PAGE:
Ku urges better DNA identification protocols
By Chi-hao James Lo ,The China Post
April 24, 2014, 12:00 am TWN
TAIPEI, Taiwan -- The Taiwan Association for Innocence (TAFI, 冤獄平反協會理事) held a press conference yesterday, using the first successful case in which a conviction was overturned as a result of DNA re-examination to encourage the government to implement a proper DNA profiling security protocol.
Accused of sexually assaulting two women with his two friends at his residence, Chen Lung-chi (陳龍綺), a resident of Taichung, was convicted of sexual assault and sentenced to four years imprisonment in March of 2010. However, Chen maintained his innocence throughout his trial, even after DNA evidence proved detrimental to his position.
Refusing to serve a sentence which he believed to be unjustified, Chen sought out the aid of TAFI, whose pro bono legal team and professor James Lee Chun-I (李俊億) of the Department of Forensic Medicine, College of Medicine at National Taiwan University (國立台灣大學醫學院法醫學科暨研究所) determined a highly likely possibility of Chen being innocent. Lee stated that the case could be further investigated with two-dimensional gel electrophoresis, encouraging Chen's legal team to appeal to the court for a retrial in June 2013.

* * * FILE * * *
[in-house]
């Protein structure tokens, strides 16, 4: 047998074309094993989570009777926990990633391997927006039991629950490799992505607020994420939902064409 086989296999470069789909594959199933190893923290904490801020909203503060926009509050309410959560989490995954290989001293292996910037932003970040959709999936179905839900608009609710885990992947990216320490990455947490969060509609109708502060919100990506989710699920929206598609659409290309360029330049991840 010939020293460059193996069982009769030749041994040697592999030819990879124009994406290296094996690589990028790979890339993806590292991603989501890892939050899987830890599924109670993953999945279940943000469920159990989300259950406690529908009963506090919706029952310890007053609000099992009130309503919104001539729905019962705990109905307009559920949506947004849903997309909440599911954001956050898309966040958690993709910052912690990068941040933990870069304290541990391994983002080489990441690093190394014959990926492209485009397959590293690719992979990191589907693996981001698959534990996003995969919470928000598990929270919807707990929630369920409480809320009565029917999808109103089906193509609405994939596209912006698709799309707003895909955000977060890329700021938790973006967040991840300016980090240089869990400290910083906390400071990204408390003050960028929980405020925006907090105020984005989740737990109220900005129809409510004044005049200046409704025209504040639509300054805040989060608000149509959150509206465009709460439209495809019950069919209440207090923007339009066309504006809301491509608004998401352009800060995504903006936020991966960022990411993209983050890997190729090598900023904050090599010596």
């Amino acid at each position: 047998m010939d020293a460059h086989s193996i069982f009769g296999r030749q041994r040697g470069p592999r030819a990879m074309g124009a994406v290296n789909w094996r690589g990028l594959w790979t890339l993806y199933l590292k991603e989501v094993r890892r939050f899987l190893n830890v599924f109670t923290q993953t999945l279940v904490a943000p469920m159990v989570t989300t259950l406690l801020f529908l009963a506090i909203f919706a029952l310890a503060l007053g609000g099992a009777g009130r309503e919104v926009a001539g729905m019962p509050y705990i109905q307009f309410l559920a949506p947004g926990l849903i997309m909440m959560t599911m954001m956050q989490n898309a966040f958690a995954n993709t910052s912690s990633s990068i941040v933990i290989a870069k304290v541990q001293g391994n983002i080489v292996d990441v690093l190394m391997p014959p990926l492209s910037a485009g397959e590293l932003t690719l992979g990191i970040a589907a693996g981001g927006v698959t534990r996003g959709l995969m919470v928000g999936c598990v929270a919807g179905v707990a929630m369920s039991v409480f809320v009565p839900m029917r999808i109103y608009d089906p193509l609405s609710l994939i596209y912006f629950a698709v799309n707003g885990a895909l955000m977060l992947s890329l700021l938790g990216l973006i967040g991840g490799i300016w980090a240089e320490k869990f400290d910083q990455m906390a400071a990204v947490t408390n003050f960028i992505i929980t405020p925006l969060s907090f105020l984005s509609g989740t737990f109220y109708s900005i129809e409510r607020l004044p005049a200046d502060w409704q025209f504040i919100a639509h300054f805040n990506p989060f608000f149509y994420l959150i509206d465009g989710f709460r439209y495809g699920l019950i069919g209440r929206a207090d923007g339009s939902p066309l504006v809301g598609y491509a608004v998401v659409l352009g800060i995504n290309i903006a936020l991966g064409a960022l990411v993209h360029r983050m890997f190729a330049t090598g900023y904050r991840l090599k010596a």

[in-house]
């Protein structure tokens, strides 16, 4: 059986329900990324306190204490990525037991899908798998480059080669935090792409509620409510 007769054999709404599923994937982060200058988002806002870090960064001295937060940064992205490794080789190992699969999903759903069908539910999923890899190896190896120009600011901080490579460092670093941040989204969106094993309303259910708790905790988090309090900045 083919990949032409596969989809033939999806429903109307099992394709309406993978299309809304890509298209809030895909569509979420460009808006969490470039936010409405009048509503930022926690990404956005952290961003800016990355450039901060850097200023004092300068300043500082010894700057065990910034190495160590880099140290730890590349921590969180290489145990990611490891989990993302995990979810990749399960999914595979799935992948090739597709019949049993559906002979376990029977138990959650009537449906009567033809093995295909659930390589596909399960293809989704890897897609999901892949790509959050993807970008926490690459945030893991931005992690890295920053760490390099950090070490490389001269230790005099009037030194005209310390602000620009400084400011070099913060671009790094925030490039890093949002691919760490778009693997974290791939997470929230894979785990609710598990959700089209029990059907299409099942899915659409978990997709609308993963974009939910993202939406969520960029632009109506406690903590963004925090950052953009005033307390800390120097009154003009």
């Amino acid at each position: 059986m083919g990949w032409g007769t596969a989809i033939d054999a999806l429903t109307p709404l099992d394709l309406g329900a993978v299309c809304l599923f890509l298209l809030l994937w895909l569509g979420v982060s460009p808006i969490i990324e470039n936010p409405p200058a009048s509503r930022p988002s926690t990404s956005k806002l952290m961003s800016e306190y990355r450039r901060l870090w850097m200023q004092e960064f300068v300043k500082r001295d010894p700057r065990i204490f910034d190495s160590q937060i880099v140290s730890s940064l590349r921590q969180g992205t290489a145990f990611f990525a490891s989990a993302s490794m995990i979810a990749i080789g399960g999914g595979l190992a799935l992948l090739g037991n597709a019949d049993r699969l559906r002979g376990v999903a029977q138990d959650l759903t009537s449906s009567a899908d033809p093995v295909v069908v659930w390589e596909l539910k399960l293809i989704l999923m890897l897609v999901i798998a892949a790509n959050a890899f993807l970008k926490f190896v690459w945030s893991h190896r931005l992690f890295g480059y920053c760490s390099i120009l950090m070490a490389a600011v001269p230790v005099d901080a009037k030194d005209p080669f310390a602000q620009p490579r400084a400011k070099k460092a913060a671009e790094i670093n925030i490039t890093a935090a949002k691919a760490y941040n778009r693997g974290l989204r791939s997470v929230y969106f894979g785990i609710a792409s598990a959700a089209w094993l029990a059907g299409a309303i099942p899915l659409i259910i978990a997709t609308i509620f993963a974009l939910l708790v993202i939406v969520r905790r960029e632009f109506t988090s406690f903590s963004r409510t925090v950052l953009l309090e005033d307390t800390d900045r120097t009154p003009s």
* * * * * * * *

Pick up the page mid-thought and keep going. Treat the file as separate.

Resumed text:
Following the retrial on Dec. 12, 2013 during which statements from DNA analysts were made, the court revised Chen's verdict and declared him innocent on March 26.
TAFI Director and Taipei City mayoral candidate Wellington Ku (顧立雄) and Legislator Yu Mei-nu (尤美女) also encouraged the implementation of a DNA security protocol like the United States. Of the 11,875 requests for retrials between 2003 and 2012 said Yu, only 60 cases were given the chance. As well as constructing a DNA security protocol, Taiwan should relax the threshold for retrial so as to grant suspects a chance to prove their innocence.